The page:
#### Teaching Maths In a Way That Makes Sense

What is it about Mathnasium that helps students find success in maths? The answer is simple: We teach for understanding.

Spark your child’s imagination with this week’s word problems themed around the famous children’s novel “James and the Giant Peach.”

Read the introduction below with your child. Then, choose the word problem that’s the right skill level for them and have them give it a try. When they feel they’ve found the answer, check their solution against ours on the next page.

According to Roald Dahl’s novel, “James and the Giant Peach,” an orphan named James makes a getaway inside a giant peach that he and the magic bugs that live inside roll out to the sea. James and the insects go on great and terrifying adventures using the peach as a ship as well as their source of food. Let’s look at a math problem related to these characters and their fantastical journey!

**Lower Elementary:**

*Question: *Put the following in order from smallest to largest: a giant grasshopper that weighs 245 pounds, a giant ladybug that weighs 399 pounds, a giant centipede that weighs 150 pounds, and a giant peach that weighs 8 tons.

**Upper Elementary:**

*Question: *Eight friends each eat a pound of peach each day. If they’re eating a ** giant **peach that weighs 8 tons and the pit of the peach weighs half a ton, then how many days will it take for the friends to eat the whole peach?

**Middle School:**

*Question:* A centipede, a glowworm, a grasshopper, and a ladybug all have different favorite foods: curry, hot dogs, noodles, and roast beef. Neither the glowworm nor the grasshopper prefers curry. Neither the centipede nor the ladybug prefers noodles. The ladybug had trouble choosing between hot dogs and noodles as a favorite. The grasshopper almost chose roast beef. Match each bug with its favorite food.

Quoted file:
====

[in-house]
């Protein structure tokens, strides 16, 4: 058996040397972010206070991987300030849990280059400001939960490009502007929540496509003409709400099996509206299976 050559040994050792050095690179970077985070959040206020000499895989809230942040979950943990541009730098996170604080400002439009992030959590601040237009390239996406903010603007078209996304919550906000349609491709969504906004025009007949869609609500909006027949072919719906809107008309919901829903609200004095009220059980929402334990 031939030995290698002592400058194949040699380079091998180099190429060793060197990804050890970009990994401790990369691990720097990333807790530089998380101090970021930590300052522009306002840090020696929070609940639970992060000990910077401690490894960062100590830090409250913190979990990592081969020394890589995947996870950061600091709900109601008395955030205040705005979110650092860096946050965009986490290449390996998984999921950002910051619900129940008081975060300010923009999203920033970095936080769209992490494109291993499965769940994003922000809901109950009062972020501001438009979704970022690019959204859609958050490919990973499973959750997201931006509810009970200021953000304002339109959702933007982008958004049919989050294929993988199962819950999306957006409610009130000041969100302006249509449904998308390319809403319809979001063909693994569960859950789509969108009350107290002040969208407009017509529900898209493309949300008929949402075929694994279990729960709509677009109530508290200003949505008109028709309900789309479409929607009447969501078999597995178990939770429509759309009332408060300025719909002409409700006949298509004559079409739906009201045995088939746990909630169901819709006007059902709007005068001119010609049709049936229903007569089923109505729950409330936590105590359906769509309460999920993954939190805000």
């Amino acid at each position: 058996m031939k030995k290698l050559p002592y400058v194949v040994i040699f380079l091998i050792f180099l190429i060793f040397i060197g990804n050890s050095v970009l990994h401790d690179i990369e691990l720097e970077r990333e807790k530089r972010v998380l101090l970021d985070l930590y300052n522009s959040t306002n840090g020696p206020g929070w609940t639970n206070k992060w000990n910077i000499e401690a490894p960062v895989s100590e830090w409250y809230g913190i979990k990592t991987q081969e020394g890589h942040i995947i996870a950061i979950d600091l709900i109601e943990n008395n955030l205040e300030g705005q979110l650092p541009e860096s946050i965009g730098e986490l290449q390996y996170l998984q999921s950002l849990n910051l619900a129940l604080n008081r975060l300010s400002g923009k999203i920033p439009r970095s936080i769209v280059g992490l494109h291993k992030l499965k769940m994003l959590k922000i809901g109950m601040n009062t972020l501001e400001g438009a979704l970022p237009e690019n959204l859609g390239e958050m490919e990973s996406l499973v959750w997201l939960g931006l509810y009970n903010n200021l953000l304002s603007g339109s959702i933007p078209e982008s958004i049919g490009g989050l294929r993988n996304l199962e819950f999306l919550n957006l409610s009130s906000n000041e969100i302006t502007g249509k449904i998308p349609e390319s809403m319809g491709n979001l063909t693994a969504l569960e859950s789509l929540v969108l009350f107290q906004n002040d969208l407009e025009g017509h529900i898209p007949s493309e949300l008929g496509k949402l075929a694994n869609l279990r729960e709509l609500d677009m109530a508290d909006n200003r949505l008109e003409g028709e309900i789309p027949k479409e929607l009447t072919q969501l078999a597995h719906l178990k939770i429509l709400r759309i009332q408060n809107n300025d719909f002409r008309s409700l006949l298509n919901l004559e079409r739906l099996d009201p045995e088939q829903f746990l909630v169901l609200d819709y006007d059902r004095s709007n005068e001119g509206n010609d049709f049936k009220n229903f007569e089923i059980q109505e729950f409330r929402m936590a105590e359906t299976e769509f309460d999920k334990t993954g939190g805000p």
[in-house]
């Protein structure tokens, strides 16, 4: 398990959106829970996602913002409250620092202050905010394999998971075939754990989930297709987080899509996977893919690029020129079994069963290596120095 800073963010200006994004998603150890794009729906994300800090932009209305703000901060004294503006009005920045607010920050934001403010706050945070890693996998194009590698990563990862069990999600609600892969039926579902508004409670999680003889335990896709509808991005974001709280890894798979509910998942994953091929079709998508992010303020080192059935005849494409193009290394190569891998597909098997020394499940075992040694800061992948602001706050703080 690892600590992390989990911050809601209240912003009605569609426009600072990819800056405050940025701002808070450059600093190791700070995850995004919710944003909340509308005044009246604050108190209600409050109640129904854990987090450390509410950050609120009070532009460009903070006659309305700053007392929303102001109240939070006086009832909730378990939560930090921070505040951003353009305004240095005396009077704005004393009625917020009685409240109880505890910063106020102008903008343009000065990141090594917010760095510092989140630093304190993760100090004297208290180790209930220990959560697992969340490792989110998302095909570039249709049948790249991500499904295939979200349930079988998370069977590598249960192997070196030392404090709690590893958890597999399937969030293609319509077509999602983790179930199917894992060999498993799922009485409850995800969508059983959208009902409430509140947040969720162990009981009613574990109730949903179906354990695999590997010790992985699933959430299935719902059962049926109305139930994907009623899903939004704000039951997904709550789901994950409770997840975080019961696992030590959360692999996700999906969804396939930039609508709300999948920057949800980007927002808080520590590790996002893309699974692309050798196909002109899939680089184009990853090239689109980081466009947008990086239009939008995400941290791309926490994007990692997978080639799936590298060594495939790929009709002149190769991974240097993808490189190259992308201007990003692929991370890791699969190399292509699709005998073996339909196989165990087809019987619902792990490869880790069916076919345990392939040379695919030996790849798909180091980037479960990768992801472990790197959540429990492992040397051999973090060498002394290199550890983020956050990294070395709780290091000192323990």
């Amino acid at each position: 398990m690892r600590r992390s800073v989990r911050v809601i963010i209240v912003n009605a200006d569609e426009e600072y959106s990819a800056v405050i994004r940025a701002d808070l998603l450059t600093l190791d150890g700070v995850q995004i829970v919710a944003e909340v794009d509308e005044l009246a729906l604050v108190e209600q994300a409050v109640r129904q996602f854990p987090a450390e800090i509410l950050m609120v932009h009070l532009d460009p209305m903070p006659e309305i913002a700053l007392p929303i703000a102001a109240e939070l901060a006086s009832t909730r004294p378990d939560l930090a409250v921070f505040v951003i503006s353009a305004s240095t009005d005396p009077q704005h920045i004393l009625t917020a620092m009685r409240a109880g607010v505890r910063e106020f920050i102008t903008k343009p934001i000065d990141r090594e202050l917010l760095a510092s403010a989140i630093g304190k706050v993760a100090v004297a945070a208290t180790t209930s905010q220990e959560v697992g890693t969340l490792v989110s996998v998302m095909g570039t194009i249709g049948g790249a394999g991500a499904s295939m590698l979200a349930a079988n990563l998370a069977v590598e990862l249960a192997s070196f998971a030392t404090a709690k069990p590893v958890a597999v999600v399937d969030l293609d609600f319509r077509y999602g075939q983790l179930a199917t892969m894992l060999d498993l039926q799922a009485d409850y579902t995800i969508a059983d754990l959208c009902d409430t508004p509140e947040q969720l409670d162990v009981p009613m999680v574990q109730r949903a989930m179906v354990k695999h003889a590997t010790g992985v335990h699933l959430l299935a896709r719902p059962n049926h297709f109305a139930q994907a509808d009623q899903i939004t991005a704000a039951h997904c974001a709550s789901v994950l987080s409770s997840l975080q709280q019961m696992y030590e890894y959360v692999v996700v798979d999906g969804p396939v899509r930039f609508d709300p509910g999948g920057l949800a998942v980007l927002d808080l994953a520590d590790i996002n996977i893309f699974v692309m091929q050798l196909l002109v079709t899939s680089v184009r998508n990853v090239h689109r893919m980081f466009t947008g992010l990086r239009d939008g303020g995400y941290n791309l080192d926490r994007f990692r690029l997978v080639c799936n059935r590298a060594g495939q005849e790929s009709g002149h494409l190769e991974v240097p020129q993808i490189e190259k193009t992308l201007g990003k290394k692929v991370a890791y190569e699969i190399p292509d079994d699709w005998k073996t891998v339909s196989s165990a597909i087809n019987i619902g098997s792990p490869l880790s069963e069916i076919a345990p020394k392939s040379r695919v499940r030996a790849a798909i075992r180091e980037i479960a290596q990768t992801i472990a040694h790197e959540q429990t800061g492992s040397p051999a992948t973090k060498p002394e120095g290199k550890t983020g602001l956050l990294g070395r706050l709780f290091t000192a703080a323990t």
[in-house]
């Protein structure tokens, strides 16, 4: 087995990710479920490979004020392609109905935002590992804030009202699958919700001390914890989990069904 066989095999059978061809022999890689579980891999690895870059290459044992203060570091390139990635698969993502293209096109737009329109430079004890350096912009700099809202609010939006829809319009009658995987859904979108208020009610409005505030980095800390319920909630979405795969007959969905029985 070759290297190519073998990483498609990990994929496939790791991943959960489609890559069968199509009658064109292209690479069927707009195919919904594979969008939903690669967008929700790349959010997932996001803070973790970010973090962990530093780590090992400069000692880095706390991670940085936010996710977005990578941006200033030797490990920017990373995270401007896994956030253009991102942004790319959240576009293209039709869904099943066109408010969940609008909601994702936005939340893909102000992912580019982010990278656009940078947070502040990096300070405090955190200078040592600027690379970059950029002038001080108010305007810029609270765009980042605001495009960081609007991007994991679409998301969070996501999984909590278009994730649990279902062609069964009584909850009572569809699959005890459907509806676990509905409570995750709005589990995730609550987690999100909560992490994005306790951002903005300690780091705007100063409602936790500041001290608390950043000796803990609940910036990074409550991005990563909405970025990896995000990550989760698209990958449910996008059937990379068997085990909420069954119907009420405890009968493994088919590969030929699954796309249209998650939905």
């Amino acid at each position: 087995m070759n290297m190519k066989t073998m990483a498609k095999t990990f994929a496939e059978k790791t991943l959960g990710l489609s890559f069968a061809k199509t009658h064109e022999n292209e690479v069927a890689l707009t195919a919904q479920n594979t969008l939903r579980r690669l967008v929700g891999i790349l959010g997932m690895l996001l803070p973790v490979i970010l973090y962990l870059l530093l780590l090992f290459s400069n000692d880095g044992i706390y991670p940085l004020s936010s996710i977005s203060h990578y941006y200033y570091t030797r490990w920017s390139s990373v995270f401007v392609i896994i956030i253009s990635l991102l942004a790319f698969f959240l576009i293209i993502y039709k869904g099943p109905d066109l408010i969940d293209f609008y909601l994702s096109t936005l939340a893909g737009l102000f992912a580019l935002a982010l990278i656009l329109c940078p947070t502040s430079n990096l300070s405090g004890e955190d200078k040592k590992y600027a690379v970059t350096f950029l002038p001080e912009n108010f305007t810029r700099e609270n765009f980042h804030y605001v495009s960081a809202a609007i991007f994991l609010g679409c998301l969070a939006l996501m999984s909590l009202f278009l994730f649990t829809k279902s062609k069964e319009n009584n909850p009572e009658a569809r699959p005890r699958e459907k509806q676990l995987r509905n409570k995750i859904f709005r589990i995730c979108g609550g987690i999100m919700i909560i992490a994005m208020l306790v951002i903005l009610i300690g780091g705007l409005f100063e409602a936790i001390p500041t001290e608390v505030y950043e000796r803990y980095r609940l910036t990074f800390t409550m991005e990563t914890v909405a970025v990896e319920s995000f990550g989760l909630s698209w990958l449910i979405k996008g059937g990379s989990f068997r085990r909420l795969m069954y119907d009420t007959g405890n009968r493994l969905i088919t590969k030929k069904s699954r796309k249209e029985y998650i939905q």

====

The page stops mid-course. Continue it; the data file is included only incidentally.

**Algebra and Up:**

*Question: *It takes 13 hours for a flock of seagulls to carry a giant peach 260 miles in windy conditions. If the seagulls are flying into the wind, which is slowing their progress by 5 miles per hour, then how fast can the seagulls transport the peach in still conditions?

Excellent job on today’s word problem! Are you ready to check your answer? Look below to see if your solution matches ours.

**Lower Elementary:**

*Answer:* the centipede, the grasshopper, the ladybug, the peach

*Solution:* The first thing we need to notice is that, even though the peach has the smallest number representing its weight, it’s weighed in tons. A ton is 2,000 pounds, so the peach is by far the heaviest. The smallest is the centipede at 150 pounds, the next larger bug is the grasshopper at 245 pounds, and the largest of the bugs is the ladybug at 399 pounds.

**Upper Elementary:**

*Answer:* 1,875 days

*Solution:* First, we need to know how many pounds of peach the friends are eating. Since a ton is 2,000 pounds, 8 tons is 16,000 pounds. The peach pit weighs half a ton, which is 1,000 pounds, so the friends eat a total of 15,000 pounds of peach. In total, they eat 8 pounds of peach per day, so we divide 15,000 ÷ 8 to find that it will take them 1,875 days to eat the whole peach.

**Middle School:**

*Answer:* The centipede prefers curry, the glowworm prefers roast beef, the grasshopper prefers noodles, and the ladybug prefers hot dogs.

*Solution:* To solve this problem, we eliminate possible favorites with each clue. We eliminate the curry as the favorite for the glowworm and the grasshopper first, then we eliminate the noodles for the centipede and the ladybug. Next, we know the ladybug prefers either hot dogs or roast beef, so she can’t have chosen noodles or curry. That leaves curry for the centipede. Since the ladybug had trouble choosing between hot dogs and noodles, she can’t have chosen roast beef. So, the ladybug likes noodles. We know the grasshopper almost chose (and therefore didn’t choose) roast beef, so the grasshopper’s favorite must be the noodles. The only option left for the glowworm is roast beef.

**Algebra and Up:**

*Answer:* 25 miles per hour

*Solution:* Since the seagulls’ speed is slowed by 5 miles per hour, we can represent their slowed speed as (*x *– 5) if *x *is the speed they fly in still conditions. Since “distance = rate × time,” we can set up the equation:

260 = (*x *– 5) × 13

When we solve for *x*, we get 25 miles per hour.

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